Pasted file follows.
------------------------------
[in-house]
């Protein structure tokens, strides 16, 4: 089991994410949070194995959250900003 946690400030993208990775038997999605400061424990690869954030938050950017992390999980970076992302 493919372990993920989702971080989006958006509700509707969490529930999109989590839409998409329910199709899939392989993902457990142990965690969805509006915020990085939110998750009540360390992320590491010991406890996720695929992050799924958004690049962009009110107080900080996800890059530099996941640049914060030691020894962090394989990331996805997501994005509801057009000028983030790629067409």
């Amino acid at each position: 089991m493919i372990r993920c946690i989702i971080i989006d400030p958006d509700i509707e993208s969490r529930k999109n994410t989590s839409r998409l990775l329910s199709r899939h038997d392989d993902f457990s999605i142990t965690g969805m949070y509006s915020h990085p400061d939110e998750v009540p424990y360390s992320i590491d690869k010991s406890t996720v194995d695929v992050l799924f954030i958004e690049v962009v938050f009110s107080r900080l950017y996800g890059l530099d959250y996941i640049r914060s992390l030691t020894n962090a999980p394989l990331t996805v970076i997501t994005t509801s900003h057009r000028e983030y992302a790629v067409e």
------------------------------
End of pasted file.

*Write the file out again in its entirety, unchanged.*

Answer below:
[in-house]
């Protein structure tokens, strides 16, 4: 089991994410949070194995959250900003 946690400030993208990775038997999605400061424990690869954030938050950017992390999980970076992302 493919372990993920989702971080989006958006509700509707969490529930999109989590839409998409329910199709899939392989993902457990142990965690969805509006915020990085939110998750009540360390992320590491010991406890996720695929992050799924958004690049962009009110107080900080996800890059530099996941640049914060030691020894962090394989990331996805997501994005509801057009000028983030790629067409």
């Amino acid at each position: 089991m493919i372990r993920c946690i989702i971080i989006d400030p958006d509700i509707e993208s969490r529930k999109n994410t989590s839409r998409l990775l329910s199709r899939h038997d392989d993902f457990s999605i142990t965690g969805m949070y509006s915020h990085p400061d939110e998750v009540p424990y360390s992320i590491d690869k010991s406890t996720v194995d695929v992050l799924f954030i958004e690049v962009v938050f009110s107080r900080l950017y996800g890059l530099d959250y996941i640049r914060s992390l030691t020894n962090a999980p394989l990331t996805v970076i997501t994005t509801s900003h057009r000028e983030y992302a790629v067409e």